“There is an urgent need to halt the conflict, separate the troops, deploy substantially larger numbers of international monitors across the warzone and the Russian-Ukrainian border, as well as take immediate steps to assist civilians on both sides”, says Paul Quinn Judge, Europe and Central Asia Program Director. “The winter should be used to achieve the first steps toward a political settlement”.

Thursday, February 27

A NEW NUCLEAR WEAPONS TREATY ISN'T ONLY OPTION

In his 2013 Berlin address, President Obama announced his nuclear agenda for the second term and declared that, with a comprehensive review of US nuclear guidance completed, his administration would seek further “negotiated cuts” with Russia to reduce deployed strategic nuclear arsenals by up to one-third. This would mean a reduction from the 1,550 deployed strategic nuclear warheads allowed by the New START Treaty, to between 1,000 and 1,100 warheads.

To implement this agenda of negotiated cuts, the Obama administration seems to prefer a legally binding new treaty with Moscow. But concluding a new treaty would require a negotiating process that would almost certainly be long and complex, ending with Senate ratification. Moscow is not likely to start negotiations on a new treaty while New START is in force (until 2021), or at least until it is fully implemented by the United States. (Russia has already met the warhead limits of the treaty.) Also, Russian approval of a new treaty would require a lot of political capital, as Russia would probably insist on expanding the scope of negotiations to include other factors affecting strategic stability (such as missile defense, conventional capabilities, or the militarization of outer space).

A new treaty is only one possible approach to weapons reductions, however. It is worth taking a look at the advantages and pitfalls of three other options: a bilateral amendment to the New START treaty, informal reciprocal reductions, or unilateral reductions. As surprising as it may seem, at the moment the last option may be the most feasible choice for the United States to make.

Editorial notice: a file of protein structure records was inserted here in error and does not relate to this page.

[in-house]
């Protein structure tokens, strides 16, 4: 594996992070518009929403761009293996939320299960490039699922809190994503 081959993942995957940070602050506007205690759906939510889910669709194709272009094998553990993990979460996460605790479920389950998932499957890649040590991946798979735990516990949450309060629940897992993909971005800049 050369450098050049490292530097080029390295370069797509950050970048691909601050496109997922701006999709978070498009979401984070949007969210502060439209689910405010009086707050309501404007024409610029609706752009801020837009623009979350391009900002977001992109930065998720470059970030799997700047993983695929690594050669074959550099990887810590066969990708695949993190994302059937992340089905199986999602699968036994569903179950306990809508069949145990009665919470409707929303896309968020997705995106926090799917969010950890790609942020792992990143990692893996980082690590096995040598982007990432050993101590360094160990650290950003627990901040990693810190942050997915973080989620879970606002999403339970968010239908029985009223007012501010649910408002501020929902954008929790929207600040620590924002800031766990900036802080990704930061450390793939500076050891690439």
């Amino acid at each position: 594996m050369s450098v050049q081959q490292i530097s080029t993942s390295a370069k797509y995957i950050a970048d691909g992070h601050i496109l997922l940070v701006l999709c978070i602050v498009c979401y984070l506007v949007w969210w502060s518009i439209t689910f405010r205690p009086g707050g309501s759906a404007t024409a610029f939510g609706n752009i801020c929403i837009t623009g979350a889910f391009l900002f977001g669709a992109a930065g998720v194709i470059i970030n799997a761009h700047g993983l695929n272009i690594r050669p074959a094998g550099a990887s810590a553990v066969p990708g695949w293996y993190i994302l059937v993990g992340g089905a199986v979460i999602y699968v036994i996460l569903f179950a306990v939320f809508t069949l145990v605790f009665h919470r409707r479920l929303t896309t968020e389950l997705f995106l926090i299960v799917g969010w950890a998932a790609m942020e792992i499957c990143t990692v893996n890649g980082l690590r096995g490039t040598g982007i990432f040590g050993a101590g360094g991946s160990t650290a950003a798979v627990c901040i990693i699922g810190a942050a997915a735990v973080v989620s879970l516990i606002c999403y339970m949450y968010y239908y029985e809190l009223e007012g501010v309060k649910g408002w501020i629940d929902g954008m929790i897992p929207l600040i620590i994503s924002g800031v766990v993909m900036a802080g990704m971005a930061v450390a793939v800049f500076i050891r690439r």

As with a new treaty, a bilateral amendment would give the Senate too much power over the fate of further reductions. The current political situation suggests that the White House would most likely fail to secure enough support for any further cuts. Obama’s Republican opponents are concerned that the remaining arsenal would not be enough to maintain a credible deterrence. They also claim that the president has failed to fulfill the modernization promise he made in exchange for New START ratification; therefore they would probably seek to link any further cuts to the status of nuclear modernization programs. Regardless of what the Obama administration prefers, defense hawks in Congress seem determined to prevent any further weapons cuts until their preconditions are met.

A bilateral amendment. One alternative to a new treaty is for the United States and Russia to set lower ceilings, but to stay within the framework of the New START Treaty. This could be done by attaching a bilateral amendment to the treaty—agreeing to deeper reductions under the same verification measures and treaty obligations (perhaps with an extended timeframe). This approach, however, would still require Senate ratification.

Informal reciprocal reductions. Another alternative to a new treaty would be an informal understanding that both Washington and Moscow would pursue deeper reductions without codifying new ceilings. This informal approach would provide flexibility, but the New START Treaty would still remain in force, guaranteeing the advantages provided by a legal framework—for example, verification measures. With this approach, Obama could skirt Senate ratification and implement reductions using his executive power to issue a presidential decision directive.